ST. LOUIS • Hundreds of parents from the failed Imagine charter schools are expected at an enrollment fair today where they will consider dozens of schools to place their children this fall.
Among them: three new schools created by the St. Louis school system specifically for the 3,800 displaced students.
Their parents will likely have the choice of reuniting their children with some of their classmates at these new city schools. And many of the teachers and principals from the Imagine schools — which are set to close in June primarily due to academic failure — may be coming along, too.
"Good," said Vincent Sullivan, whose third-grade daughter is at Imagine Academy of Careers Elementary, 3740 Marine Avenue. "As long as they can keep the same teachers together and keep the kids together it will be a good transition."
The migration of children from the six Imagine schools likely ranks as the largest single closing of charter schools yet nationwide, creating a logistical headache as the St. Louis district potentially faces a sudden spike of enrollment of 10 percent or more. Administrators hope the latest plan would address that, tapping much of Imagine's faculty, while also offering families a degree of familiarity to the schools that are closing.
The school district has extended offers to three principals from the six Imagine schools to lead the new elementary, middle and high school, according to district spokesman Patrick Wallace. The buildings will only open if enough students enroll. And if they do, the schools could be filled with teachers from Imagine.
Earlier this month, Superintendent Kelvin Adams said the district could be hiring 281 certified teachers, mainly due to the expected influx of Imagine children into the district. Up to six schools may open depending on demand.
Of the certified staff who will be losing their jobs when Imagine schools close, 91 have applied for positions in the city schools, Wallace said. About 280 certified teachers and staff work at the Imagine schools.
District officials acknowledged this week that transferring Imagine staff and Imagine children to the new buildings could create a public perception problem. The Imagine schools performed worse academically than the school district and other charter schools in St. Louis.
If hired, Imagine principals and teachers would enter the district's workforce just as St. Louis Public Schools is getting closer to regaining accreditation.
But Doug Thaman, executive director of the Missouri Charter Public School Association and a critic of Imagine, said his concerns with the schools had to do with how the management company operated them, not necessarily with the educators.
"Our concerns had to do with the reports on limitations on resources, limitations on materials, not having what they needed to work effectively in their classrooms," he said.
Charter schools are public schools that are tuition-free and operate independently of the city school system. The Imagine schools are operated by a for-profit company, Imagine Schools Inc., based in Virginia.
Teachers who have worked in the Imagine schools tell similar stories a lack of classroom supplies, no curriculum to guide their teaching, and inadequate training throughout the school year.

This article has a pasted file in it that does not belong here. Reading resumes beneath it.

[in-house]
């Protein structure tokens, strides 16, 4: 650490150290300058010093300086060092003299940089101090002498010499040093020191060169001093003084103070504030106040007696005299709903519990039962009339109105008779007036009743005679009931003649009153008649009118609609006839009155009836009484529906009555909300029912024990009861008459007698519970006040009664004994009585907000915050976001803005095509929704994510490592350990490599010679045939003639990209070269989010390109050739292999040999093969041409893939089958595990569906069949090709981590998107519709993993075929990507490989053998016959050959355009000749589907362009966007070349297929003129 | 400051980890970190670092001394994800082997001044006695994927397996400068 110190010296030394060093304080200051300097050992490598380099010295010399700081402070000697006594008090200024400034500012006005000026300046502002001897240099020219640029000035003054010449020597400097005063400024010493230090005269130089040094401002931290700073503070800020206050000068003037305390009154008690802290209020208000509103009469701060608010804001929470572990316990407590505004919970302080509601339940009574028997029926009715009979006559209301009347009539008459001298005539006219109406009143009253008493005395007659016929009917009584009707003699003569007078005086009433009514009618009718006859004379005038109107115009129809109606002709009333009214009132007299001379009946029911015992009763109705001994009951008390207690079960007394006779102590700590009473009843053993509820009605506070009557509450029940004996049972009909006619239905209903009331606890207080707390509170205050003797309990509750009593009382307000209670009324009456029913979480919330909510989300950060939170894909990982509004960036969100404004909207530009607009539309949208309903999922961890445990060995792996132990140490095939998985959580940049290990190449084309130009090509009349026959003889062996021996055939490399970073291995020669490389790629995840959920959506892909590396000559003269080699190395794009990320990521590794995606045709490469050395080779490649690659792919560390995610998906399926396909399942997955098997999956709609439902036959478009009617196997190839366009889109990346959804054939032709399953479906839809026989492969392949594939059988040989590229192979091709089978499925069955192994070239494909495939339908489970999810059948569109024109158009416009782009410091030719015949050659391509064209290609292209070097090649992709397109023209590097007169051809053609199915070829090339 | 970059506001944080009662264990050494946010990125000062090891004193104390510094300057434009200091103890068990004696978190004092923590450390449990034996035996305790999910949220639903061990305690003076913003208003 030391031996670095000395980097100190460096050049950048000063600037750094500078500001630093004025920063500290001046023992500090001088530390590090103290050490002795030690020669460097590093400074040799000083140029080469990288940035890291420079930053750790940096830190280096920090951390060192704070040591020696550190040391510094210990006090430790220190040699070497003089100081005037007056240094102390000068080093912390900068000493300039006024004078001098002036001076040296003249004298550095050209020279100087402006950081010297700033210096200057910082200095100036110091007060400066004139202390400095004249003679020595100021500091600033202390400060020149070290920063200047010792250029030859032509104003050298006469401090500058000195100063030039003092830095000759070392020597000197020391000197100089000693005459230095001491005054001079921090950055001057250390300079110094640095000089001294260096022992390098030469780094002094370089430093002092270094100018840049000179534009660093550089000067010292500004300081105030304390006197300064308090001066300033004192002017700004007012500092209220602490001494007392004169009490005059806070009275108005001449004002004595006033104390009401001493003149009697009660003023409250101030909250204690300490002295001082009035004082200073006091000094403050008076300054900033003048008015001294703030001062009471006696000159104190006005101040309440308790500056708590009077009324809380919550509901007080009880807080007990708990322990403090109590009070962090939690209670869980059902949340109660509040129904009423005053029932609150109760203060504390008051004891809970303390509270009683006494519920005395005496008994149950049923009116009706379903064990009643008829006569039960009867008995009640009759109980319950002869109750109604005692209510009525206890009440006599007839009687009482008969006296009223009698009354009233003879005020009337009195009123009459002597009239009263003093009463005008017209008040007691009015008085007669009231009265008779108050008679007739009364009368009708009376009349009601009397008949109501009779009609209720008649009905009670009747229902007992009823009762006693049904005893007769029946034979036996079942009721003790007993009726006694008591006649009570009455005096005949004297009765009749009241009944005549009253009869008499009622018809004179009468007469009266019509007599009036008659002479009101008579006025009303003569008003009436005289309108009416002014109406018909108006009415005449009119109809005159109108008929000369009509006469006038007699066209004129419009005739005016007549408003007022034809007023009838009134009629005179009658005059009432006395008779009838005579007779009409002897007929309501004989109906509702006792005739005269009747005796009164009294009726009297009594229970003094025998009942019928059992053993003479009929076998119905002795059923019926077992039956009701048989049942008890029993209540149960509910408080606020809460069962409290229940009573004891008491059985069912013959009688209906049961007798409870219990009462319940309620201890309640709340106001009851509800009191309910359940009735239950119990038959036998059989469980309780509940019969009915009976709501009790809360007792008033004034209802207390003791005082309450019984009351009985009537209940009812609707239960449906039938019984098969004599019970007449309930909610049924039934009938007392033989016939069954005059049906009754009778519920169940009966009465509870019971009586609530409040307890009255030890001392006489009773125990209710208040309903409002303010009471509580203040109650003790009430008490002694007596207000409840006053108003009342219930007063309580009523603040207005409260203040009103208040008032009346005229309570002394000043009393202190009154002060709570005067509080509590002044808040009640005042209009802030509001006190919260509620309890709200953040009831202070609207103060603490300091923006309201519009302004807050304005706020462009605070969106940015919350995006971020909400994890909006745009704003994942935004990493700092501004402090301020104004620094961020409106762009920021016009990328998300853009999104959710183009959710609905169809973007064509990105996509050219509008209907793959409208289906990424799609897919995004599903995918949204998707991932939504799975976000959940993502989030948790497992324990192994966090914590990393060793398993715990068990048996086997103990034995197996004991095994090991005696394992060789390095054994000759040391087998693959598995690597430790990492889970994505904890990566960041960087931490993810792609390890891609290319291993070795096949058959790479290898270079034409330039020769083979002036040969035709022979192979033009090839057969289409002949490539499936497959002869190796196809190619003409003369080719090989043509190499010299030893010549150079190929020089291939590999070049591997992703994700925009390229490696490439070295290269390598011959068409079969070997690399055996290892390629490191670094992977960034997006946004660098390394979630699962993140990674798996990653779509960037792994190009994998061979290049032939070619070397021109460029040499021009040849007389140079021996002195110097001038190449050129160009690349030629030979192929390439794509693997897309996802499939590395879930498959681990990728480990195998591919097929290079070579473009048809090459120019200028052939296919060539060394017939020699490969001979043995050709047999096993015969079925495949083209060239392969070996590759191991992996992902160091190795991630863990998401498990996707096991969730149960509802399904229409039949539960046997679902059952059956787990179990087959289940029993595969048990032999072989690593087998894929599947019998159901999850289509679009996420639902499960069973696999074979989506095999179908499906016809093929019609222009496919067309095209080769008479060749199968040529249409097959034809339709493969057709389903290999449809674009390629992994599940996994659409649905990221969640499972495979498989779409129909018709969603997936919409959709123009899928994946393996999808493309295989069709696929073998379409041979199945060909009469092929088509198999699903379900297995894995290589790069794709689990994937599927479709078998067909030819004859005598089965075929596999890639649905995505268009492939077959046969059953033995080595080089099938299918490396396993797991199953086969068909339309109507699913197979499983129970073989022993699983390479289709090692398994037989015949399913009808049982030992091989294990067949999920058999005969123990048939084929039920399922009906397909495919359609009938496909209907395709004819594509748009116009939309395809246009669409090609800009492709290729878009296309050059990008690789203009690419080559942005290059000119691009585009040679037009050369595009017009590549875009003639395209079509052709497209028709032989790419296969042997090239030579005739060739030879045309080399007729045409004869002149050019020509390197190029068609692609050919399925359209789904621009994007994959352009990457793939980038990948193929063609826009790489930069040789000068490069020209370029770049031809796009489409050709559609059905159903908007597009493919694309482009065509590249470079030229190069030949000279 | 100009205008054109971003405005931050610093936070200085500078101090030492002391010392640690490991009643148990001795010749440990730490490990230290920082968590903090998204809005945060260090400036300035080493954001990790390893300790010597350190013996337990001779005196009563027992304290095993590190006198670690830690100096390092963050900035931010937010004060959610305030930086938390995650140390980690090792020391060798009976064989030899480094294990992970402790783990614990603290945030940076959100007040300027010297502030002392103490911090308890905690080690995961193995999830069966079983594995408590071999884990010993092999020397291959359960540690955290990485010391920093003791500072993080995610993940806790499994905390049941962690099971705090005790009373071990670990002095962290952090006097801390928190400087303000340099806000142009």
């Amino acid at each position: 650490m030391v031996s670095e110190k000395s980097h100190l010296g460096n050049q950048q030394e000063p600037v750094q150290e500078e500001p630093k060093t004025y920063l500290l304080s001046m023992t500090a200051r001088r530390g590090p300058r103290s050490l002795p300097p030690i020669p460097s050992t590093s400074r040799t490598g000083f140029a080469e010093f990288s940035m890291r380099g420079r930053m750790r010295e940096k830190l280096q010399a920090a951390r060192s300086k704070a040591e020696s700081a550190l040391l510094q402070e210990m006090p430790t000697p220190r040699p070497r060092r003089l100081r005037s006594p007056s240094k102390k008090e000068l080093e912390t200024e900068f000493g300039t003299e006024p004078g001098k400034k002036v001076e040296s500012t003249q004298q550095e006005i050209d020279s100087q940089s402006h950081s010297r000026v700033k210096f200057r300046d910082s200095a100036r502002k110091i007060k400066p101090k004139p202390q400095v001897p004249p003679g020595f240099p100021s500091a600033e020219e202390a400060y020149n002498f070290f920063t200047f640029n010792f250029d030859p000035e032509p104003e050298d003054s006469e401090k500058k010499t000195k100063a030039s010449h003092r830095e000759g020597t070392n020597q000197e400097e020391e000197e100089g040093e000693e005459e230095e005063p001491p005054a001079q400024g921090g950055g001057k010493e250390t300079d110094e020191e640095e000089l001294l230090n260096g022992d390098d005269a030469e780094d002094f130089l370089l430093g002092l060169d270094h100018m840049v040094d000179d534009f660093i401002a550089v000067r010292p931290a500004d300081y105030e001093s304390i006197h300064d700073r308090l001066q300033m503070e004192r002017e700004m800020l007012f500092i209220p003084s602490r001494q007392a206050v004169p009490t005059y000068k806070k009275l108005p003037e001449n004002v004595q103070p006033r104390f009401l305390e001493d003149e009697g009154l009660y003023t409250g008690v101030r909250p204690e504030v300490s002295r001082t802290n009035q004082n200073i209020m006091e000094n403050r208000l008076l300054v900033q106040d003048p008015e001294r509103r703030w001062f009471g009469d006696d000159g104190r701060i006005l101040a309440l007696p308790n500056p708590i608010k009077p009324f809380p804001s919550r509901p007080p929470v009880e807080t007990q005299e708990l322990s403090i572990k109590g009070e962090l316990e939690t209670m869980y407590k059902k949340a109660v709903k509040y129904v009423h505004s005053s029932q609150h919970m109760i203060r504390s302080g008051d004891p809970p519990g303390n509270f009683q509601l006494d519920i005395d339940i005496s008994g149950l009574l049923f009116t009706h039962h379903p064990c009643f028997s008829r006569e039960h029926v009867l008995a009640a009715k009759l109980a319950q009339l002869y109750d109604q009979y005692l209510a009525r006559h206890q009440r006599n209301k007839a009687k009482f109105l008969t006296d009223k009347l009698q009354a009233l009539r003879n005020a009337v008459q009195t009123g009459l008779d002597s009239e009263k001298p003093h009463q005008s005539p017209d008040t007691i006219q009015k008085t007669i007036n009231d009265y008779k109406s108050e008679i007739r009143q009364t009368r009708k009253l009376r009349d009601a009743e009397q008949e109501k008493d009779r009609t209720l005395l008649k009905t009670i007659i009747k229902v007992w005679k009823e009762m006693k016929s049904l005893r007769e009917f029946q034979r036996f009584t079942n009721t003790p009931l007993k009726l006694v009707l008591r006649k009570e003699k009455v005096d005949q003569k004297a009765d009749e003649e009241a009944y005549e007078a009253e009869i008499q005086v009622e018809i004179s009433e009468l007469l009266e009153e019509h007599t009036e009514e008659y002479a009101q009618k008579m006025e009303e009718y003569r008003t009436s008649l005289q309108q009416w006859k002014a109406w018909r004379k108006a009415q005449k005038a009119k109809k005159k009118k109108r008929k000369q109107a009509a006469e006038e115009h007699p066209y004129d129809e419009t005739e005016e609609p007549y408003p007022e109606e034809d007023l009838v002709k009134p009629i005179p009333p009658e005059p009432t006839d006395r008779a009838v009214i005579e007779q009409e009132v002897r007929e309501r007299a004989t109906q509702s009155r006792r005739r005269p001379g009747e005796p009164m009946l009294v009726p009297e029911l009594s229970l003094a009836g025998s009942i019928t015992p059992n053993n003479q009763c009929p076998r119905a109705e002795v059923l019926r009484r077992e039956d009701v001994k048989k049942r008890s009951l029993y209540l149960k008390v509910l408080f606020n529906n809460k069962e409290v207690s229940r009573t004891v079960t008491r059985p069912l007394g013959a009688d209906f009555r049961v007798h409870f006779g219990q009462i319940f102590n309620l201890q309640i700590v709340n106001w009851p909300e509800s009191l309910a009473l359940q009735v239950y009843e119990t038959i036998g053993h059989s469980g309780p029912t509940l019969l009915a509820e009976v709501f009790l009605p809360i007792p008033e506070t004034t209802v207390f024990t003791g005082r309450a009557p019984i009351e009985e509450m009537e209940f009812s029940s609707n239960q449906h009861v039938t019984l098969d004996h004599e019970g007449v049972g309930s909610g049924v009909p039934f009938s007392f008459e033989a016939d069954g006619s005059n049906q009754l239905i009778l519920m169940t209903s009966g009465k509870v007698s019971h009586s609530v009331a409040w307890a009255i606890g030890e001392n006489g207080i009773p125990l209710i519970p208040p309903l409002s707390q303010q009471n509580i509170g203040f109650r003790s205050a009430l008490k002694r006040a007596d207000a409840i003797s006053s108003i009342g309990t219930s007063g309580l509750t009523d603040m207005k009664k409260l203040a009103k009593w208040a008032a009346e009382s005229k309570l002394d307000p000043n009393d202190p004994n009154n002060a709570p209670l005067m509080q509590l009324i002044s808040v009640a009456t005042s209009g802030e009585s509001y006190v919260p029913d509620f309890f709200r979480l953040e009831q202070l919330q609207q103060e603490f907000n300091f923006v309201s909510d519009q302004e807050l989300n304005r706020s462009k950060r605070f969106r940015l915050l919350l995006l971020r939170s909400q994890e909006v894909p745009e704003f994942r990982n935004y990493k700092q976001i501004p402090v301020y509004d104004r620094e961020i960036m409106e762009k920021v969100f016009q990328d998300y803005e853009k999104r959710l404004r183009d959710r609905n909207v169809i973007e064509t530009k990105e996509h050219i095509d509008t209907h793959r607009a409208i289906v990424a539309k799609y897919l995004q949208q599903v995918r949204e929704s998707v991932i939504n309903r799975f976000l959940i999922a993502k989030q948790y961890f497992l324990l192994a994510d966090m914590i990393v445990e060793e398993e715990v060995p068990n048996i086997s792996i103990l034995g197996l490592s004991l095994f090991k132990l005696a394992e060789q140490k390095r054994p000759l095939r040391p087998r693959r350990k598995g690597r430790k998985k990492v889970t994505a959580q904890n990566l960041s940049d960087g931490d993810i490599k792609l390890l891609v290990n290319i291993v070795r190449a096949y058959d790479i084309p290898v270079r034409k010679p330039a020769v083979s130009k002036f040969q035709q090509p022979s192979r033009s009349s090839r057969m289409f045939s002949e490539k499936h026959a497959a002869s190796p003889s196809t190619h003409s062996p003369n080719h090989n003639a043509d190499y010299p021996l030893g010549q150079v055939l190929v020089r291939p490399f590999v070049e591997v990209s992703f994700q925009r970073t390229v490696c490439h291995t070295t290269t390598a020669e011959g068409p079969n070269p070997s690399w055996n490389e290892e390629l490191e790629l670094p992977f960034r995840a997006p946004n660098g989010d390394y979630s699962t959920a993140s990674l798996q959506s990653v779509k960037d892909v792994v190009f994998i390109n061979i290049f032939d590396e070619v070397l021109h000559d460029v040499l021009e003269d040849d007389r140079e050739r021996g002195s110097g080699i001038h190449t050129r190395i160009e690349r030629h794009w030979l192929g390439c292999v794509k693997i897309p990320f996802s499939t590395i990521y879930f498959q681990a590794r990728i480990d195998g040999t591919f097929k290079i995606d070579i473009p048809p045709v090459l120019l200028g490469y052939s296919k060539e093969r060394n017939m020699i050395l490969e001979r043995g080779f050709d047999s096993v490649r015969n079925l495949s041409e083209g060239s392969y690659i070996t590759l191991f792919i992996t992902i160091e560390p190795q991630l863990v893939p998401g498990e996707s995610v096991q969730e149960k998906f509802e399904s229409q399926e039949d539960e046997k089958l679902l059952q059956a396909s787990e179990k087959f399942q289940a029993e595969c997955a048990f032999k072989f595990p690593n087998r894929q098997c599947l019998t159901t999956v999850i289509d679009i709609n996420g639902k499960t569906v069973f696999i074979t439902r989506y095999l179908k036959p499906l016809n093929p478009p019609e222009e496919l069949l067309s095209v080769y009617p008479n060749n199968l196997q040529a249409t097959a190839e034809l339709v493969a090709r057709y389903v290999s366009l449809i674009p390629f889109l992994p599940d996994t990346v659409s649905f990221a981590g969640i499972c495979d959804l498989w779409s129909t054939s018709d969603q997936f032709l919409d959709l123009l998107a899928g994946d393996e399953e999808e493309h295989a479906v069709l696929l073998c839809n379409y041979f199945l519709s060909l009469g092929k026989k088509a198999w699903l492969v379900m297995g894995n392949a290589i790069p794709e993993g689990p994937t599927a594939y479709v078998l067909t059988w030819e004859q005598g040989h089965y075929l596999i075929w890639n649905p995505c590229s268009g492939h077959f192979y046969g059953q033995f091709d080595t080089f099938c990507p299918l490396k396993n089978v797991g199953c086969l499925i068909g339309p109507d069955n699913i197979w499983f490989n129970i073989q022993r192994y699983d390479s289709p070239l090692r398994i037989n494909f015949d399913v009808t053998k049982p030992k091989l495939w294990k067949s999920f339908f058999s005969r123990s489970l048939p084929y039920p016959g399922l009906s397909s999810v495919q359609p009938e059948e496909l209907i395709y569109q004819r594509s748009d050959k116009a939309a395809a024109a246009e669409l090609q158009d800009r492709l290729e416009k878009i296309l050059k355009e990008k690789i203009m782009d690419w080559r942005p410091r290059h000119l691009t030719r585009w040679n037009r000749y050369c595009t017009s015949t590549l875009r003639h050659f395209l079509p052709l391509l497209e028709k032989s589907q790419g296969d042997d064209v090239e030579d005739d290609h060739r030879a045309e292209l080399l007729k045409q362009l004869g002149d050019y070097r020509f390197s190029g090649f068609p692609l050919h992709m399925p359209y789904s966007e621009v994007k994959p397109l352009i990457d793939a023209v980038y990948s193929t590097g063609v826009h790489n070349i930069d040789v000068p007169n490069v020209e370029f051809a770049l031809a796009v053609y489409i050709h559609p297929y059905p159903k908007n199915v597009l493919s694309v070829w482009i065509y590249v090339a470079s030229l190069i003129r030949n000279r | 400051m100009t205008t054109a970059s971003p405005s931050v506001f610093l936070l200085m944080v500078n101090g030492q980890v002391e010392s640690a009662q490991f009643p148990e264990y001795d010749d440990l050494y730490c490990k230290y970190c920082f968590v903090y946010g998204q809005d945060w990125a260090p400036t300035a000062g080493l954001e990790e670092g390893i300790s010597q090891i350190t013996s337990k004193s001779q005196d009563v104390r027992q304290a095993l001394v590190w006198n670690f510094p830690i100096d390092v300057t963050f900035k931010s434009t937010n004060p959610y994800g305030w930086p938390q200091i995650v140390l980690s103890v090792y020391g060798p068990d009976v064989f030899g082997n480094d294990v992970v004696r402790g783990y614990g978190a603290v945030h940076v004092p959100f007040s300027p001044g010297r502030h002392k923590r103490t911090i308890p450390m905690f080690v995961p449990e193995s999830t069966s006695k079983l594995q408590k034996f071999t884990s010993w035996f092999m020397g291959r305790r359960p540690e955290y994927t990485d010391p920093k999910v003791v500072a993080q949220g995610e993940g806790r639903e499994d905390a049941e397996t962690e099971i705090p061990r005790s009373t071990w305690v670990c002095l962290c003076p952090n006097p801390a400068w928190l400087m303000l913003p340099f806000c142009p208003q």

Jeremy Housewright, who taught two years at Imagine Academy of Environmental Science and Math, said he was given an English class with no textbooks, reading material that did not interest middle school children and zero direction from the charter school company.
"I spent most my time gathering lesson plans on the Internet," he said.
Housewright now teaches seventh and eighth grade language arts at St. Clair Junior High in Franklin County. He said he's concerned about the job prospects of teachers who remain at the Imagine schools due to the reputation of where they teach.
"I'm doing everything I can for the people I know to get them on somewhere," he said.
State educators share his concern. They organized a job fair for displaced Imagine staff on May 5. Invitations went out to more than two dozen charter schools and area school districts, including those in St. Charles County. Recruiters from St. Louis Public Schools and four charter schools are all that showed.
Another job fair is scheduled for May 19 at Confluence Preparatory Academy, 310 North 15th Street.
"There is no way of knowing at this point, how many staff have found new jobs," said Gwen Westbrooks, the state's transition coordinator, in an email. "There are some excellent teachers and administrators in the Imagine schools. I've been in the schools and I've seen them."
Many parents at the Imagine schools say the staff is one of the reason they have remained loyal to the schools. They cite customer service — such as quick response from principals and teachers when they have concerns — as reasons why they left St. Louis Public Schools and have remained at Imagine.
Adams said his district could learn something from this. So, he had principals call every Imagine parent who enrolled their children in city schools to welcome them, he said.
Training for principals and teachers from the charter schools will begin over the summer. To the three new schools, they will bring some benefits that no one else will have.
"They have familiarity with the kids and their families," he said.
Alisha Franklin, with two children at Imagine Academy of Academic Success, 1409 East Linton Avenue, said she's still weighing her options for next year. She wants her children to have familiar classmates. "But if the staff isn't able to come and there's a whole new staff put in place, I don't want to be part of the school," she said.